flicker vs flutter what difference

what is difference between flicker and flutter

English

Pronunciation

  • (Received Pronunciation) IPA(key): /ˈflɪkə/
  • (General American) IPA(key): /ˈflɪkɚ/
  • Rhymes: -ɪkə(ɹ)

Etymology 1

From Middle English flikeren (to flutter), from Old English flicerian, flicorian (to flutter).

Akin to Saterland Frisian flikkerje (to flicker),
West Frisian flikkerje (to flicker), Dutch flikkeren (to flicker, flutter), German Low German flickern (to light up, flash, flicker). Compare Old English flacor (flickering, fluttering), German flackern (to flicker, flutter), Old English flēoġan (to fly).

Noun

flicker (countable and uncountable, plural flickers)

  1. An unsteady flash of light.
  2. A short moment.
Translations

Verb

flicker (third-person singular simple present flickers, present participle flickering, simple past and past participle flickered)

  1. (intransitive) To burn or shine unsteadily, or with a wavering light.
    • ?, Alfred Tennyson, The Death of the Old Year
      The shadows flicker to and fro.
    • Long after his cigar burnt bitter, he sat with eyes fixed on the blaze. When the flames at last began to flicker and subside, his lids fluttered, then drooped; but he had lost all reckoning of time when he opened them again to find Miss Erroll in furs and ball-gown kneeling on the hearth and heaping kindling on the coals, [].
  2. (intransitive) To keep going on and off; to appear and disappear for short moments; to flutter.
    • 1898, J. Meade Falkner, Moonfleet, Ch.3:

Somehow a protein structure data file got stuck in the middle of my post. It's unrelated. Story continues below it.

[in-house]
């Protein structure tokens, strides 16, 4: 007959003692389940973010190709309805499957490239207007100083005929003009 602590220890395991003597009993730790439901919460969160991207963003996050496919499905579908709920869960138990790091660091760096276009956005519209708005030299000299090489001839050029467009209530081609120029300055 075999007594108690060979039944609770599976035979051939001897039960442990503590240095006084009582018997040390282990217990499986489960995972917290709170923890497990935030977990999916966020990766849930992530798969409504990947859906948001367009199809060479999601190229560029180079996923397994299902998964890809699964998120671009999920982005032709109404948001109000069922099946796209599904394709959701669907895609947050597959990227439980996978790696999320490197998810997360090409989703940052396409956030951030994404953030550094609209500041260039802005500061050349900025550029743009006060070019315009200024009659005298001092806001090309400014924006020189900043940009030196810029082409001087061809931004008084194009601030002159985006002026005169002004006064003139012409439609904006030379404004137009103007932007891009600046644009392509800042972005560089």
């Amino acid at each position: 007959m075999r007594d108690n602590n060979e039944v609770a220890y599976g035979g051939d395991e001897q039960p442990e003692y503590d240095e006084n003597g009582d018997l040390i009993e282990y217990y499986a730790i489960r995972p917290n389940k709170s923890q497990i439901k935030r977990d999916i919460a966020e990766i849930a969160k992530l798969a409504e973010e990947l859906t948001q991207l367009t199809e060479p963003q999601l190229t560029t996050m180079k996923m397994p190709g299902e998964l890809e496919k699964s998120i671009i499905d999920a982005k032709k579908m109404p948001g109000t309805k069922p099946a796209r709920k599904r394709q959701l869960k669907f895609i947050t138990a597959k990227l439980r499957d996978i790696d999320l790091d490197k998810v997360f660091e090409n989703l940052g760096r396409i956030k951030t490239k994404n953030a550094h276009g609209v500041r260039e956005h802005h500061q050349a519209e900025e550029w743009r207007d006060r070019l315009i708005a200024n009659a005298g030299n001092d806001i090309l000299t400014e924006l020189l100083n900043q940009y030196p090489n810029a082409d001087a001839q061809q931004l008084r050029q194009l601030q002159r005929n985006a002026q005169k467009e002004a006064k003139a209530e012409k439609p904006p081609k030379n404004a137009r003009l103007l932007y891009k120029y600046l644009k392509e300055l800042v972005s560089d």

There I lay on one side with a thin and rotten plank between the dead man and me, dazed with the blow to my head, and breathing hard; while the glow of torches as they came down the passage reddened and flickered on the roof above.
    • 1908, Kenneth Grahame, The Wind in the Willows
      The ruddy brick floor smiled up at the smoky ceiling; the oaken settles, shiny with long wear, exchanged cheerful glances with each other; plates on the dresser grinned at pots on the shelf, and the merry firelight flickered and played over everything without distinction.
    • 1967, Barry Mason (writer), Tom Jones (performer), Delilah
      I saw the light on the night that I passed by her window
      I saw the flickering shadow of love on her blind
  3. (transitive, intransitive) To flutter or flap.
    • And flickering on her nest made short essays to sing.
    • 1884, Margaret Oliphant, Old Lady Mary
      But the child saw her; was it possible? He turned his head towards her, and flickered his baby hands, and cooed with that indescribable voice that goes to every woman’s heart.
Translations

Etymology 2

1808, American English, probably echoic of the bird’s call, or from the white spotted plumage which appears to flicker.

Noun

flicker (plural flickers)

  1. (US) Any of certain small woodpeckers, especially of the genus Colaptes.
Derived terms
  • northern flicker (Colaptes auratus)
  • yellow-shafted flicker (Colaptes auratus auratus)
  • red-shafted flicker (Colaptes auratus cafer)
  • Caribbean flicker (Colaptes auratus chrysocaulosus)
  • Guatemalan flicker (Colaptes auratus mexicanoides)
  • Campo flicker (Colaptes campestris)
  • Pampas flicker (Colaptes campestris)
  • gilded flicker (Colaptes chrysoides)
  • Fernandina’s flicker (Colaptes fernandinae)
  • Bermuda flicker (Colaptes oceanicus)
  • Chilean flicker (Colaptes pitius)
  • Andean flicker (Colaptes rupicola)
Translations
See also